Government responds to 9/11 records request… 11 years later
Sometimes the government is slow to act, and then there are times when it is glacial.
The conservative government accountability organization Judicial Watch recently received an official response letter to a Freedom of Information Act (FIOA) request the group submitted in September 2002 — nearly 11 years ago.
“It is a sad reminder that when it comes to being accountable, when it comes to following the law, the federal government doesn’t give a rat’s tail,” Judicial Watch president Tom Fitton told The Daily Caller. “And this is why we have had to sue well over a hundred times to get access to government information.”
The initial request to the Defense Intelligence Agency (DIA) and the National Security Agency, which languished under both the Bush and Obama administrations, was part of a larger Judicial Watch project looking into the September 11, 2001 terrorist attacks.
“It’s quite common for federal agencies as well as the White House to flip the finger at FOIA requests that could expose wrongdoing or shed a negative light,” Judicial Watch wrote in a blog post Tuesday. “In fact, JW often must file lawsuits to get ‘public’ records that should not require litigation to obtain. In this particular case, it took the DIA and NSA a whopping 11 years to determine that the information falls under the ‘release authority’ of a different agency—the Naval Criminal Investigative Service (NCIS).”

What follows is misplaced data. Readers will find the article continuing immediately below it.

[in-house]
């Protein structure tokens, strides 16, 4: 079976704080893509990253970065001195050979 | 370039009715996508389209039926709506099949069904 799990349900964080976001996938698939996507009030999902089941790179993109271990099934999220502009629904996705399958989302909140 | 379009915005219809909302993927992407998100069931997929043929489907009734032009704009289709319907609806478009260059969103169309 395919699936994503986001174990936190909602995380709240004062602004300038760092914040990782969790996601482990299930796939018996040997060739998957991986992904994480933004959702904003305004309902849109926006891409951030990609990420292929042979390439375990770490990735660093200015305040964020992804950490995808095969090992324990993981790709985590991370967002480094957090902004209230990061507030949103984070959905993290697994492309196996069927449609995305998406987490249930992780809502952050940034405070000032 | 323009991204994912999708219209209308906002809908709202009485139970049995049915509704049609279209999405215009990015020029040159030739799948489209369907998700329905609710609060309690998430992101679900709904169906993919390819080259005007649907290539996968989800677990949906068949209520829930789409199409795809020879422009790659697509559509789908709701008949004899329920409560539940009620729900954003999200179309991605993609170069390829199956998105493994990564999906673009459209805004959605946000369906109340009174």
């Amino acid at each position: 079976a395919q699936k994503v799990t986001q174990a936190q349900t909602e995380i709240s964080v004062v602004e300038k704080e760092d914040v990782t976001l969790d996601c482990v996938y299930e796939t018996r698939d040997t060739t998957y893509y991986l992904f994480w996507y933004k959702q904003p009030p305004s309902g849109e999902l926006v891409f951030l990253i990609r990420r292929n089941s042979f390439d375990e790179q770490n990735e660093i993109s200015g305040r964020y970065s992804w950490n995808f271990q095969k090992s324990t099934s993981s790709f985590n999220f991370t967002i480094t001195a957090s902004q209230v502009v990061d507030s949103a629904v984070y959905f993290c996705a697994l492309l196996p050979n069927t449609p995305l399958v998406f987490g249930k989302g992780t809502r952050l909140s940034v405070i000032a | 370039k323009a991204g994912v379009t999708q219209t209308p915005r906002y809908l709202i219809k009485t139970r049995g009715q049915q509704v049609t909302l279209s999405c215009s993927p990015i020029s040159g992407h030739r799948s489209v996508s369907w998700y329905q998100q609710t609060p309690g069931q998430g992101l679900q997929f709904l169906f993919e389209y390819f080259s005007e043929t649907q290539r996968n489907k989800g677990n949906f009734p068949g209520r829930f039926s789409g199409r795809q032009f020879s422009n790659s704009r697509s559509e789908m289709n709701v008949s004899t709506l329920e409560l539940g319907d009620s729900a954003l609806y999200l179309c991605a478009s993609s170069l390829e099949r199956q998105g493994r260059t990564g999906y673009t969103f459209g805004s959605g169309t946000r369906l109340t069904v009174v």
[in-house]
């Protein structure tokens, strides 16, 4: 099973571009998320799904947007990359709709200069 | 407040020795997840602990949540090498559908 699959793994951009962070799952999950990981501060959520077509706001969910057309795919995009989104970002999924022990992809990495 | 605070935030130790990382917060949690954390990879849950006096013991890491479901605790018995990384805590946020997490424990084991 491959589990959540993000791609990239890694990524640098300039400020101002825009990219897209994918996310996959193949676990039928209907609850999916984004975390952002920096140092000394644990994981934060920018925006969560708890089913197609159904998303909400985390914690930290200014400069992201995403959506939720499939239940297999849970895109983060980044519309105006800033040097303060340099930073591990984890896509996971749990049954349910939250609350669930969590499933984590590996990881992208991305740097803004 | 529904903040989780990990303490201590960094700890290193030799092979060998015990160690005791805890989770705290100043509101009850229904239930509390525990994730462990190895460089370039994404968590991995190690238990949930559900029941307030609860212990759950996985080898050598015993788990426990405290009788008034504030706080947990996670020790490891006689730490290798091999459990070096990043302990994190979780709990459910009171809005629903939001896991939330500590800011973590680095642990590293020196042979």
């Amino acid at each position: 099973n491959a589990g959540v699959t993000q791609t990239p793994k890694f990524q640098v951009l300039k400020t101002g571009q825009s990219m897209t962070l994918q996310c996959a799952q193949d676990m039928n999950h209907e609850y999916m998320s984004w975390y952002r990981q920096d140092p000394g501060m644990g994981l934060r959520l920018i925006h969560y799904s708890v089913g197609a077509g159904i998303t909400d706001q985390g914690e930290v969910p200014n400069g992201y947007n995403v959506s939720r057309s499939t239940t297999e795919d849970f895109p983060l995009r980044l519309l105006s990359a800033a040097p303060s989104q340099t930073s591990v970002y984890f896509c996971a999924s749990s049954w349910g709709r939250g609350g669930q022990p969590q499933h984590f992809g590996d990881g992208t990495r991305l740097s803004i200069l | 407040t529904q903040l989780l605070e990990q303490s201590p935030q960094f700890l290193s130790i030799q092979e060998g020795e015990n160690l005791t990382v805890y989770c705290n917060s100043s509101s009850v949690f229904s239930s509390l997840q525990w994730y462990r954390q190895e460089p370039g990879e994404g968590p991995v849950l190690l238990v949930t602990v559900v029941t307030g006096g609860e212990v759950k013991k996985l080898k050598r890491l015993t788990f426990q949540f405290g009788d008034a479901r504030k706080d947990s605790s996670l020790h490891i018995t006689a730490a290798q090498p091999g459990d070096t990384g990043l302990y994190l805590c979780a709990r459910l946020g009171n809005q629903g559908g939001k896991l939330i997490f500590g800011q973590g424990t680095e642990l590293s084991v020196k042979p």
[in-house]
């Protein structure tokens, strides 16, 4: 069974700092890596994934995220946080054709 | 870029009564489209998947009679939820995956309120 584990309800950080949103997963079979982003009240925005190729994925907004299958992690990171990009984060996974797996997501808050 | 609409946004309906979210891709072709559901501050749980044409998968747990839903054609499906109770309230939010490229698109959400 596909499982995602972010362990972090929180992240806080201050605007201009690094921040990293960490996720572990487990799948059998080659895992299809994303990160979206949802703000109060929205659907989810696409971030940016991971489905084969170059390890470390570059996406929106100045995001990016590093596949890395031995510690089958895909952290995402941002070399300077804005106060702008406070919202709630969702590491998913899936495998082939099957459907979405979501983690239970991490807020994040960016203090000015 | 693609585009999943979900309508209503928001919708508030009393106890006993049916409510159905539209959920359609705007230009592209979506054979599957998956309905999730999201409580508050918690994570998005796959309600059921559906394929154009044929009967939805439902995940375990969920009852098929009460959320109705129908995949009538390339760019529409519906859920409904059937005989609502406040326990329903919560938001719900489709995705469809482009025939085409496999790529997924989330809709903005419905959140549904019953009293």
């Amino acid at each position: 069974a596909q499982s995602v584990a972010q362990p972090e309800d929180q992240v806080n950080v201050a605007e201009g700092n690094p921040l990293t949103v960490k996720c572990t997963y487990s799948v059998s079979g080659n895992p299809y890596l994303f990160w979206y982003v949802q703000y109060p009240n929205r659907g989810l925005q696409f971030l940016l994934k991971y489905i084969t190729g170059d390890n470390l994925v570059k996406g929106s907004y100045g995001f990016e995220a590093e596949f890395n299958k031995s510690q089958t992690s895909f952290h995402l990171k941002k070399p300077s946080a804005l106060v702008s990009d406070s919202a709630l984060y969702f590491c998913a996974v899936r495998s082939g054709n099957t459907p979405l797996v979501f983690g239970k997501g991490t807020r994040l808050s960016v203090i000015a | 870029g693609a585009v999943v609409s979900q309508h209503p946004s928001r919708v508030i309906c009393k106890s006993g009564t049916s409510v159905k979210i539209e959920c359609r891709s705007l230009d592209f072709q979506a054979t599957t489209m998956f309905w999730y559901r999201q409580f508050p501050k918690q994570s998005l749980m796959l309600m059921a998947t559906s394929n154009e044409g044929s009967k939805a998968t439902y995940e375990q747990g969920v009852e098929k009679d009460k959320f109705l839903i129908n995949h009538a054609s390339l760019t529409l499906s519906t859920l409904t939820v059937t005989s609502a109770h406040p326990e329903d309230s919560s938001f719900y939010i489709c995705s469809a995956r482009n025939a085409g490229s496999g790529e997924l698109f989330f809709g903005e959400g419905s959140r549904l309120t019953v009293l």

In their letter to Judicial Watch, NCIS apologized for the delayed response and noted they had only received the request on March 21, 2013, after NSA referred the documents and request to their office.
“We apologize for the delay in processing your request. We are unable to provide you a final determination on your request within the 20 working day statutory time frame established by the FIOA because the referred documents require a classification review,” an NCIS official wrote in the letter to Judicial Watch.
“Accordingly, I find that we must invoke the additional ten working day extension provision. … Your request has been places in our complex queue. At this time, we are unable to provide you an approximate completion date,” the official added. “We will send you an update regarding your request once the review process is complete.”
The letter went on to note that since it was beyond the 20-day timeframe, Judicial Watch may appeal the decision with the judge advocate general of the Navy.
Fitton added that normally Judicial Watch does not publish or highlight response letters. However, he said the extended timeframe was “extraordinary.”